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Myth of a ‘legendary banker’

By Sirajuddin Aziz

A legendary banker was born on May 14, 1922, in Lucknow. He has undoubtedly enlightened the financial panorama with the radiance of his vision and zeal. This revered personality is none other than Agha Hassan Abedi who spent his early life in Lucknow. He acquired his post-graduate degree in literature but adopted banking as his profession. He beautifully fused the mundaneness of banking with a high level of human intellect and carved a scenic landscape of innovation and ingenuity.

Agha Hassan Abedi started his banking career with Habib Bank Limited in Bombay and served the institution till 1957. He parted amicably from Habib Bank on a dispute of ‘principle’ and in 1959 laid the foundations of a financial institution named United Bank Limited in collaboration with the Saigols.

United Bank Limited has achieved significant milestones and had expanded to a network of over 600 branches nationwide with more than a dozen overseas branches. It emerged as the second largest bank of the country and remained a formidable competitor to Habib Bank till its nationalisation in 1974.

When nationalisation of financial institutions was looming on the anvil, Abedi set up a bank in Luxembourg called BCCI with the help of Bank of America, the royal family of the UAE and other Middle Eastern countries. The Ramazan war of 1973 brought to the international forefront “oil as a weapon” which translated into a lucrative resource generating a stream of income for the Middle East for many decades to come. Consequently the region was flushed with abundance of petro dollars. This aroma reeked of the perfect ingredients to attract international banks to indulge in the scrumptious deal of managing the excess bounties of petro-dollar-loaded Arab states.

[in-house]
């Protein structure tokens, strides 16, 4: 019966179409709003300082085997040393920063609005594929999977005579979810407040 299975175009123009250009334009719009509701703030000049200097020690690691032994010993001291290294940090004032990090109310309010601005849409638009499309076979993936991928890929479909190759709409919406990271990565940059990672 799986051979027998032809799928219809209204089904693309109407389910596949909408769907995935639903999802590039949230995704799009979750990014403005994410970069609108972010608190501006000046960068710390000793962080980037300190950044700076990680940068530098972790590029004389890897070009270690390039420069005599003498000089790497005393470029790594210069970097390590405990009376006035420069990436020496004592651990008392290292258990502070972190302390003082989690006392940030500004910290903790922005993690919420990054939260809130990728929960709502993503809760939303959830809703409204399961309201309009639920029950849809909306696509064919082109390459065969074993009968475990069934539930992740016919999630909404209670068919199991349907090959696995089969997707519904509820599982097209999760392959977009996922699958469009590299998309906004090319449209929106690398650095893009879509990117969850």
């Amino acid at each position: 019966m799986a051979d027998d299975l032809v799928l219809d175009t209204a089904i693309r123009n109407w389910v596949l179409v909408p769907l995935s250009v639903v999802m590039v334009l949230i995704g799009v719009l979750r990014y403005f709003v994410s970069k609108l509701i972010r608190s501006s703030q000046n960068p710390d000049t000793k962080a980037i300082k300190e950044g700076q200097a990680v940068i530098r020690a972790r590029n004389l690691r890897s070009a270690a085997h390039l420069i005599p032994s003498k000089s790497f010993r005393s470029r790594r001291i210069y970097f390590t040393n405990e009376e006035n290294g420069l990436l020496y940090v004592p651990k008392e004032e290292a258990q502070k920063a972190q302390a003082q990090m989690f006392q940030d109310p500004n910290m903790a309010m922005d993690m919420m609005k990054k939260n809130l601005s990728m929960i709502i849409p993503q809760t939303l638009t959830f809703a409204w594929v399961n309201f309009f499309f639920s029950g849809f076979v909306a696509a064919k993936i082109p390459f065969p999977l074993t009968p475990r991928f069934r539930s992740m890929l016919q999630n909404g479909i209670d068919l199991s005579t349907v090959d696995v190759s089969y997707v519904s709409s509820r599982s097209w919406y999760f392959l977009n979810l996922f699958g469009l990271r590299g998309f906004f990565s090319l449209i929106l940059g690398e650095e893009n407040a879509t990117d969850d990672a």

The highly acclaimed pioneer of the then strikingly notable Bank of Credit and Commerce International (BCCI) broadened the purview of the bank by instituting it in 73 countries the world over in less than two decades. It even bagged the position of the sixth largest bank in terms of country network against the difficult competition posed by global banks.

The bank was shut down… in fact forcibly closed by a college of regulators. The bank was highly liquid, but not comfortably profitable. It didn’t suffer from any non-treatable financial malaise unknown to the global banking industry, but that it was shut down was more a consequence of the interplay of diabolical political and regulatory suspicion.

Agha Hassan Abedi was an articulator of new management concepts. He exhibited the depth of his soul by speaking on compassion, empathy, humility, interdependence, tolerance, forbearance and interfusion. He took the role of a great leader; he also played the part of a mentor for his staff, an inspiration to the entire financial sector, envy to the competitors, awe to the peers and an addition to the list of great leaders. Amongst the innumerable conferences that he convened, I recall how fresh he was when he called the day’s proceeding to an end at 3:00 am in Athens, Greece, having promptly started the meeting at 10:00 am the previous day.

As management trainees we always referred to him fondly as “Agha sahib”. He brushed shoulders with top political leaders belonging to the US, the USSR, China, India, Pakistan and the UAE and for many of them he acted as a financial and economic consultant. He spoke of Corporate Social Responsibility in the late 70s. He helped President Jimmy Carter in the establishment of Carter Centre, including the setting up of ‘Global 2000’ which dedicated itself to the underprivileged and downtrodden citizens of the third world. He personally supported many charities globally. Abedi sahib, you were great and will remain so in the fond memories of many.

The writer is CEO of Bank Alfalah Limited

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